Copyright: Before publication authors are requested to assign copyright to SAGE Publications and YOUNG Editorial Group, subject to retaining their right to reuse the material in other publications written or edited by themselves and due to be published preferably at least one year after initial publication in the Journal.
Reviews: YOUNG includes a section in which books and other significant contributions to the field are reviewed. This includes both essay length and shorter contributions. Suggested target is up to 1000 words for book reviews. Books for review and manuscripts of book reviews should be sent to Malin Fransberg, School of Social Sciences and Humanities Linna 5031, FI-33014 University of Tampere [email: email@example.com].
Guidelines for YOUNG special issues
Calls for special issues are always open for all researchers wishing to contribute.
Proposals for special issues are evaluated by the editors of YOUNG based on the vision for the journal as a key publication in the area of youth studies. Potential guest editors should submit a proposal of maximum 2 pages demonstrating (see also previous calls for special issues for inspiration):
- An interdisciplinary approach,
- An international appeal that fosters dialogue between minority and majority worlds,
- Theoretical commitment and empirical sophistication in the field of youth studies,
- Attracting contributions from both early career researchers and established researchers,
- Attracting contributions that provide high impact and wide interest to enhance the profile and research engagement of the journal,
- Contributions that theoretically and empirically address change and the emergent policies and practice that have an impact upon young people’s lives.
YOUNG will assign 1–3 YOUNG editors to the special issue who will work on the issue with the guest editors.
Guest editors are encouraged to write an introductory editorial for their special issue of no more than 3,000 words. The editorial will be reviewed by one or two YOUNG editors. Guest editors cannot publish their own work in the special issue.
Special issues will contain a maximum of 5 articles. Both YOUNG editors and guest editors are responsible for decisions on inclusion of manuscripts in the special issue. However, YOUNG editors make the final choice on articles and the order of the articles in the special issue. A potential surplus of articles passing the review process will be offered publication in regular issues of YOUNG.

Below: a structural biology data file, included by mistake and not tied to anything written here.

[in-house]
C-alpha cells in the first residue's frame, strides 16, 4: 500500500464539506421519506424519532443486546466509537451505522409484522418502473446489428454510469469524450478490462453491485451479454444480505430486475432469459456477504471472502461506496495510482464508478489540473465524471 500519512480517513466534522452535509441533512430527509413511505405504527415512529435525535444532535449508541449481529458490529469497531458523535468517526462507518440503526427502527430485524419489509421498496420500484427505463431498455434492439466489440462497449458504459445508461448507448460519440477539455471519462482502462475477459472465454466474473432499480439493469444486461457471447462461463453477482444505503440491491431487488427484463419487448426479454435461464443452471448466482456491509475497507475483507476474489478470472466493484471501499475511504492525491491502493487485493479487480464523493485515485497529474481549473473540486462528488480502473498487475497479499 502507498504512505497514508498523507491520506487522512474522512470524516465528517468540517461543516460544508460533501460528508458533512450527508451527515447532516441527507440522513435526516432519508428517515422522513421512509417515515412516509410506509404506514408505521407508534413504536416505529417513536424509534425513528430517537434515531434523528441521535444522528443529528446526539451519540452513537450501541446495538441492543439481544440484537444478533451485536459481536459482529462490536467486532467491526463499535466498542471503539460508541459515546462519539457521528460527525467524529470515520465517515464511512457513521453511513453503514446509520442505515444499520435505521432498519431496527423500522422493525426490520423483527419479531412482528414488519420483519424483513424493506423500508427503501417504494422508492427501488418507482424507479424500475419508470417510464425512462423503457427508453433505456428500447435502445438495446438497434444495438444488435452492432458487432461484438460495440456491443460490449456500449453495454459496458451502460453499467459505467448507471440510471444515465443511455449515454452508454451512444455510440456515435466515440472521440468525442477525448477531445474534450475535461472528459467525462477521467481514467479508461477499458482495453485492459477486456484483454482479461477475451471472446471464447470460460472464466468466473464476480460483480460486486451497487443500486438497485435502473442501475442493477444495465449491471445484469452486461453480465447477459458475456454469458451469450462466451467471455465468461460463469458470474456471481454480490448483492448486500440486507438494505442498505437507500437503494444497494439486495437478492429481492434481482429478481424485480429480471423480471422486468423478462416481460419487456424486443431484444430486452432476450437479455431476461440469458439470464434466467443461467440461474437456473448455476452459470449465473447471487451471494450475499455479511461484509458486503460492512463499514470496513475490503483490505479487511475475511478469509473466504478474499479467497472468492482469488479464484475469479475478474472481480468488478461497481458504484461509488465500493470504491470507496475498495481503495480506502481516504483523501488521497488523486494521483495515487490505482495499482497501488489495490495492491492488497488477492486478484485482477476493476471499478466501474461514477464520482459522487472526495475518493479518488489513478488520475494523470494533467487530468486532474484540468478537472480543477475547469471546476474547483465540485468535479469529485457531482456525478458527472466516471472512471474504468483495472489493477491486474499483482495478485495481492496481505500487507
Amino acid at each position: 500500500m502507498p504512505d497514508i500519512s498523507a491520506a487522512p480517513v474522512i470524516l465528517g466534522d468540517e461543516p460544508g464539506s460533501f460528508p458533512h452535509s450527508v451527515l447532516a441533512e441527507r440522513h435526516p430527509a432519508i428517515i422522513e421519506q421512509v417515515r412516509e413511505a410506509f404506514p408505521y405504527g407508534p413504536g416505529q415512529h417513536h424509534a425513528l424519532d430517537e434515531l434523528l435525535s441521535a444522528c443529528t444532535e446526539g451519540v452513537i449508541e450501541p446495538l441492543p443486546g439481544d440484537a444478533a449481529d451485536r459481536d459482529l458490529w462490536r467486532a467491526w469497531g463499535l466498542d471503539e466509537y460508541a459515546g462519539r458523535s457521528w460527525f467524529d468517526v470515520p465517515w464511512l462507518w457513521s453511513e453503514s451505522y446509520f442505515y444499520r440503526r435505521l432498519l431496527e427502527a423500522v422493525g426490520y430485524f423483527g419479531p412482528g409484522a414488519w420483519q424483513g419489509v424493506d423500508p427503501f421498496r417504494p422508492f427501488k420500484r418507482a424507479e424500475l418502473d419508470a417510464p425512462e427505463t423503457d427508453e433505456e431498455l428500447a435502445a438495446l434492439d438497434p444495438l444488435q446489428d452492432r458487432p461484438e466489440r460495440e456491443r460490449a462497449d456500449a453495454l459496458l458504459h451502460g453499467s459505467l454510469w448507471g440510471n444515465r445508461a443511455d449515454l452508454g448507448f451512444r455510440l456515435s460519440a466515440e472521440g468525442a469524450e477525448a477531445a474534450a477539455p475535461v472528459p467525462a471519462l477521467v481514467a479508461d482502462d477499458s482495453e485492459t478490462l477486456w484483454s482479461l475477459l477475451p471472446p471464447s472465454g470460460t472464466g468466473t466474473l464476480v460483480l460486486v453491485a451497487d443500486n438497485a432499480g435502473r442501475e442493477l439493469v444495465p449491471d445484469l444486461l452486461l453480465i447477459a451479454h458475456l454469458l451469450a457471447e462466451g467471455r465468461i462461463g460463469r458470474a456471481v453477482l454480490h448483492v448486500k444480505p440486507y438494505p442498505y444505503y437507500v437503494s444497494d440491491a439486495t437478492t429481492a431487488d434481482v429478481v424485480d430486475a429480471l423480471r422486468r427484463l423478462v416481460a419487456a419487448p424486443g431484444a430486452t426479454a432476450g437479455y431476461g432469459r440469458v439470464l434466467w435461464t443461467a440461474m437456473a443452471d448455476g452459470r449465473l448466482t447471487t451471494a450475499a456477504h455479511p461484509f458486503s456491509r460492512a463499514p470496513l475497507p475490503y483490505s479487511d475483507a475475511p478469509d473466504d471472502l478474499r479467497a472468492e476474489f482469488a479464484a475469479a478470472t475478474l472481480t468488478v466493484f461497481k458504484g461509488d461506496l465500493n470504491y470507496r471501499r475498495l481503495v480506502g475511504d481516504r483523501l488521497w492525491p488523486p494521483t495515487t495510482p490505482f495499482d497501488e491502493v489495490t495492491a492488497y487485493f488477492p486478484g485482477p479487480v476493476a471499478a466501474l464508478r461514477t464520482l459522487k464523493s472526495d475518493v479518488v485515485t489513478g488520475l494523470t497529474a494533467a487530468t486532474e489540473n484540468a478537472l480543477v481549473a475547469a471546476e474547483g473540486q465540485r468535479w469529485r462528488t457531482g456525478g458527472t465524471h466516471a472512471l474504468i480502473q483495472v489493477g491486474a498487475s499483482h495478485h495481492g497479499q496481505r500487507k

Authors should submit full papers, not work in progress or abstracts. However, the author(s) can contact editors to discuss the relevance of the planned article prior to submission.
Authors should clearly state that they wish to publish in the special issue. Submissions must follow the journal guidelines and be submitted for review via the YOUNG SAGETrack website at http://mc.manuscriptcentral.com/young. This means that all manuscripts are reviewed initially by YOUNG editors and the special issue guest editors. Those special issue papers that meet the editorial standards of the journal and fit within the aims and scope of the journal and of the special issue will be submitted for peer review through a double-blind reviewing process. Reviewers are selected by both guest editors and YOUNG editors. The names of persons who have accepted to review will only be known by the internal editors, however, in order not to break with YOUNG’s policy of anonymity of reviewers.
Special issues are normally published around a year from the date on which call for papers is published. However, publication time of the special issue also depends on the smoothness of the review process and on the journal’s pipeline of other articles and other special issues. YOUNG publishes a maximum of two special issues per year, and never two after each other.